When my wife and I met ten years ago, I was living in a schoolbus, writing a book, and trying to live a quasi-monastic life of radical discipleship. She was working as a nurse and enjoyed spending time with her family. We were different in many ways but had both experienced serious conversions around the same time, in different cities, and felt God calling us to pray for our future spouse, even though we didn’t know who they were yet. When we met on a Catholic dating site, and after a few email exchanges, we decide to meet.
On our first date in a downtown coffee shop, I felt immediately comfortable with her. She exuded kindness and had a radiant smile. We talked about faith, coming to Christ, and our backgrounds. I was surprised she even wanted to meet me, given my eccentric lifestyle at the time, and I had a self-consciousness about being what I felt was “damaged goods,” but rather than be deterred she seemed attracted by this kind of unconventionality.
After ten years of marriage, we joke today about what attracted us to one another. “You didn’t have a job, a car, or any real prospects,” she said. “But you loved God and that’s what mattered to me. I knew you were the one after our first date.” When she asks me about why I married her, I jokingly tell her, “You were normal.”
The grace to be normal
Or course, there’s more to it than that. But her level-headed sensibilities, her simple faith, and what I perceived to be a sense of stability in her life and in character would prove to be one of the most compelling features of that initial attraction. I guess opposites do attract after all.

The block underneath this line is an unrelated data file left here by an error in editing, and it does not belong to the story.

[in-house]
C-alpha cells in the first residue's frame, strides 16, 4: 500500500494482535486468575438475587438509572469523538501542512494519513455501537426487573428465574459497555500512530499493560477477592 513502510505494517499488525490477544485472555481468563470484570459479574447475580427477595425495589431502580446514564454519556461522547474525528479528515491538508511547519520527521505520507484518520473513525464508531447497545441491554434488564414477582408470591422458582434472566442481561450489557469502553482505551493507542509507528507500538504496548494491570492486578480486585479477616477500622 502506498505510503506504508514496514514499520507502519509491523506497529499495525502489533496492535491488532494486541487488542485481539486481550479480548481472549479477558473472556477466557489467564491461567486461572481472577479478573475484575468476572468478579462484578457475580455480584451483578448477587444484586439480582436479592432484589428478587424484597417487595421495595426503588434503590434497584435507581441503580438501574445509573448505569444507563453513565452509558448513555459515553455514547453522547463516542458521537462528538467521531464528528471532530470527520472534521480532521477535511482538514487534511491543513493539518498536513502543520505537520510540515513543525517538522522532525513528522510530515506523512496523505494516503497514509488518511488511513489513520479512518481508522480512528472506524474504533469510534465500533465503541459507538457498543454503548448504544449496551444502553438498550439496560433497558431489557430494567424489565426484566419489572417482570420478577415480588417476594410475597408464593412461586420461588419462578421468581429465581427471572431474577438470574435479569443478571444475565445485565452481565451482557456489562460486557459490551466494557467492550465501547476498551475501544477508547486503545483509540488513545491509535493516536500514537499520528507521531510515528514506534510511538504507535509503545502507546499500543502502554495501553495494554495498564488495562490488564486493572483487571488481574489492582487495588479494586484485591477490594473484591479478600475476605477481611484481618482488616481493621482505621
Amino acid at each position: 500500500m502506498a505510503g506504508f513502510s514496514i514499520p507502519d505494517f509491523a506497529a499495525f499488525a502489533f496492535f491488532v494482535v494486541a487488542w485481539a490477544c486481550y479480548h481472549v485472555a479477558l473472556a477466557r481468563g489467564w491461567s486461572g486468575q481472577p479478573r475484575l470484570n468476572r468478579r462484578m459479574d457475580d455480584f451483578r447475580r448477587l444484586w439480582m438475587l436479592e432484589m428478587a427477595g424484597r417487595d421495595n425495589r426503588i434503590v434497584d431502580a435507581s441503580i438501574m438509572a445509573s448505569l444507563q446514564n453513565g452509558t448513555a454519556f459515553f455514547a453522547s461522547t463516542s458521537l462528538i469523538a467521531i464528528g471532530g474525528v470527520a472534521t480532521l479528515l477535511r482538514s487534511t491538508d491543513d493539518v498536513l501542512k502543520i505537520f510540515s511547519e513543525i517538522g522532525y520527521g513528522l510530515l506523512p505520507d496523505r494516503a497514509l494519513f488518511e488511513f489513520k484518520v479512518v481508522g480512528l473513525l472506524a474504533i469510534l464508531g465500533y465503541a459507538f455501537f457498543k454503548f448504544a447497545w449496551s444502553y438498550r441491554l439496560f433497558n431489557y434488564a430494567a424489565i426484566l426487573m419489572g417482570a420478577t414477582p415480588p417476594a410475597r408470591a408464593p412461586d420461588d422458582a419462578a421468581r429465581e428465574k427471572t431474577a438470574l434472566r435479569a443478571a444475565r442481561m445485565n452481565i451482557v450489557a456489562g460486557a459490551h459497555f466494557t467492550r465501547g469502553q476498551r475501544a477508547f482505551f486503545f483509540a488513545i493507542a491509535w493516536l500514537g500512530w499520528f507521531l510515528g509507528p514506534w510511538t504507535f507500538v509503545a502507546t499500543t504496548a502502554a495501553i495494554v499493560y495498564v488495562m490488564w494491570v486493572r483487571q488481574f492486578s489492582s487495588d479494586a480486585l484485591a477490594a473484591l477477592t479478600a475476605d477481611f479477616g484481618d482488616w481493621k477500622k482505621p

My wife has become my rock in stormy times, and I too have been afforded the opportunity to be hers. When her mom died a few years ago, and when we lost three children to miscarriage, she would say, “I don’t know what I would do without you.” This is the blessing of marriage, strengthened through sacramental grace, and companionship. Of course, knowing our respective weaknesses, the true Rock we both build our houses on is the Lord God. In Him, we have placed our trust.
There is a tendency today, an almost totalitarian and herd-mentality, for the fringe to be elevated above the norm. Kids in school who have two married parents often keep it to themselves for feeling ostracized or accused of “privilege” in an environment in which many of their peers come from divorced and/or broken homes. Gender and sexual identity has become all the rage, so that terms like “hetero-normative” are invented and used pejoratively.
We can thank the reactionary movements of Anti-Foundationalism and Post-Modernism for the floor giving way beneath our feet. I think a large part of the rampant anxiety college students face today stems from an underlying sense of not being able to answer the question, “What is truth?” with any kind of faith or certainty. But the pendulum is beginning to swing back as well. Thomism, once disdained for its Scholastic approach to theology, is enjoying a renewal. Academic organizations like the Thomistic Institute are bringing the sound marriage of faith and reason to college campuses overrun with identity politics. In an age where the goal posts are always changing and the ground always shifting beneath one’s feet, what was once seen as stodgy and overly-scholastic is opening the eyes of many college students to the idea of unchanging realities and objective moral truth.